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Ex-CEO Wannabe Politican (Carly Fiorina) Hides Her Spots

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Carleton Fiorina is seeking to unseat Barbara Boxer as one of California's U.S. senators. Sarah Palin Wednesday endorsed Ms. Fiorina, among other things, stating that Fiorina had "a school teacher dad" (Joe Sneed was a law professor at Cornell, Dean of the Duke Law School, and a celebrated federal appeals judge -- a whole lot more than "a school teacher dad"). But this piece is about Fiorina, not her father or Palin.

Much like a Dalmatian, Fiorina has a number of spots on her coat.

Twenty-two women have reached the CEO suite since Jill Barad became the first at Mattel Toy in 1997, with Ursula Barnes the latest, at Xerox in summer 2009. Fifteen women CEOs (3% of Fortune 500 CEOs) currently are in office (50% of corporate middle level managers are women). Were I to rank women CEOs, I would rank Carleton Fiorina near the bottom:

• When she became Hewlett Packard CEO in July, 1999, HP was the U.S. 19th largest corporation. Fortune thereafter named Fiorina America's most powerful business woman, for 4 consecutive years. But as CEO for 6, Fiorina consistently made rosy predictions for HP revenues and profits, only to fail to deliver time after time. After an initial period, the HP stock price went down from the mid 50s as low as $15.50 and stayed there.

• HP employees detested Fiorina, feeling that she was out only for herself, not the welfare of the company, its employees, or its shareholders. She was perceived as mocking the ballyhooed "HP Way," the hands on "management by walking around" style and the homespun integrity H-P founders David Packard and Bill Hewlett personified. Employees termed her "Armani Carly" and "Chainsaw Carly," the latter after she caused 15,000 HP employees to be terminated.

• Fiorina's successor as HP CEO, Mark Hurd, has achieved astounding success by quiet leadership, rolling back many of the changes Fiorina put in place. Despite her claims to the contrary, Fiorina had little if anything to do with the success HP has enjoyed in recent years.

• Fiorina surrounded herself with "yes" men and women who would drink the Kool Aid she
dispensed. Unlike CEOs at almost every other public corporation, at HP Fiorina refused to partner with anyone at the top. Her refusal to have a chief operating officer, despite repeated urgings, caused the HP Board of Directors to fire her.

• Her ego knew no bounds. She appeared on more than 40 magazine covers her first year in office alone. She ran the "Carly Buzz Machine" and "All Carly, All the Time." She caused the company to acquire a Gulfstream luxury jet that she could use to fly appearances all over the world (e.g., 8 in the U.S., 5 in Asia, and 5 in Europe in one week).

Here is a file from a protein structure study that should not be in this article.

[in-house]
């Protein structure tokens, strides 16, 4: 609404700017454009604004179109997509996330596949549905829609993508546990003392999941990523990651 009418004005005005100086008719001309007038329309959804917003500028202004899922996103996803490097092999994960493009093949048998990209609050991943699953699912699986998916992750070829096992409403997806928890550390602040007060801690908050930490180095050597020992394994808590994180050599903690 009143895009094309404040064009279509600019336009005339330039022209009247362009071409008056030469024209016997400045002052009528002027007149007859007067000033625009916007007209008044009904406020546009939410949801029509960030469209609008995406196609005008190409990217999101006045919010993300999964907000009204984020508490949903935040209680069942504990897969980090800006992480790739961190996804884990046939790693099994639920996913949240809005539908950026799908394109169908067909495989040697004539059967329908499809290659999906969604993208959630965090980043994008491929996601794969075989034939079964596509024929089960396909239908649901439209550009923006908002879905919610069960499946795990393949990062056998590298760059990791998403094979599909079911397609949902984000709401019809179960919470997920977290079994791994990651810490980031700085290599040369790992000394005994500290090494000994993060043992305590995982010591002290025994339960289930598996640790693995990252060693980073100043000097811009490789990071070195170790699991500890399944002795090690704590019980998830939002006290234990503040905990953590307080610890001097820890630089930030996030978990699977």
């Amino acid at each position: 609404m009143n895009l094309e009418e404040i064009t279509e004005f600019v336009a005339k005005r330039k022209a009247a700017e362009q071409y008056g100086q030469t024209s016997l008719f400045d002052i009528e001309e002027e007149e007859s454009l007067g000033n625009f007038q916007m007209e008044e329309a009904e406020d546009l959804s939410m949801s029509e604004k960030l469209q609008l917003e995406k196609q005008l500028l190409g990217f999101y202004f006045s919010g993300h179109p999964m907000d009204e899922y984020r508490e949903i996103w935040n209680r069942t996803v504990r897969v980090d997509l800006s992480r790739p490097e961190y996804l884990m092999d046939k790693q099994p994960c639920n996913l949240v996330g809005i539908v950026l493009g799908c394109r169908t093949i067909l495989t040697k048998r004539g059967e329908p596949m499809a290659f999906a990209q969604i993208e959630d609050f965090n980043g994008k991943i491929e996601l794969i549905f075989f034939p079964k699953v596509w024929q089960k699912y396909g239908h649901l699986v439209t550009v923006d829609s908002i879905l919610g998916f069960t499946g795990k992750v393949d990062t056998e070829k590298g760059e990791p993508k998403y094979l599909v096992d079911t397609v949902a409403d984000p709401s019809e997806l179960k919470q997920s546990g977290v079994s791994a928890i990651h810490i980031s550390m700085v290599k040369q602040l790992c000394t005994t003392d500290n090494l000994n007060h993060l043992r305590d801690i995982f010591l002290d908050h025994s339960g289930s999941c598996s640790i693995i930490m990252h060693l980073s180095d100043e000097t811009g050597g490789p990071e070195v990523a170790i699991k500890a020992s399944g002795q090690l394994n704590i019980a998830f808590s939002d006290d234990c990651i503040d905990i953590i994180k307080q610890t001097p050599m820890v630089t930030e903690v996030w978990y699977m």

As one HP manager said, "Carly can market the tar out of herself. That's what she's known for." At her previous employer, Lucent, an executive stated, "Carly Fiorina is truly focused on the success of Carly Fiorina..."

Fiorina did prove the pundits wrong on one score. They had predicted that the $24 billion merger of H-P with Compaq Computer would resemble "a slow motion film of two garbage trucks colliding" (Scott McNealy, CEO of Sun Microsystems). The merger, which Fiorina rammed through at all costs, barely achieving a majority shareholder vote (52%), resulted in economies of scale such as software acquisition that enabled HP to take a place next to Dell as a personal computer industry leader. But at what cost? Fiorina oversaw (some say engineered) the departure from the H-P Board of the last 4 Hewlett and Packard family representatives on it (David Packard, Jr., Susan Packard Orr, Jean-Paul Gimon), which included Walter Hewlett, whom Fiorina mocks and vilifies to this day.

One anonymous HP manager asked while watching Fiorina's Buzz Machine, "Just whose brand is she building anyway?" Perversely, some of the negative qualities observers find Fiorina to have exhibited as a CEO (e.g., her relentless self promotion) may be the very ones political leaders want in a senatorial candidate. At first blush, in a political race, she will have no brand other than her own to promote. A further question is: what about California and what about California voters, after the election? Will she represent them, or just herself?

Douglas M. Branson is the Condon Falknor Professor at the University of Washington School of Law and W. Edward Sell Chair in Law at the University of Pittsburgh and the author of The Last Male Bastion - Gender and the CEO Suite at America's Public Companies (Routledge 2010).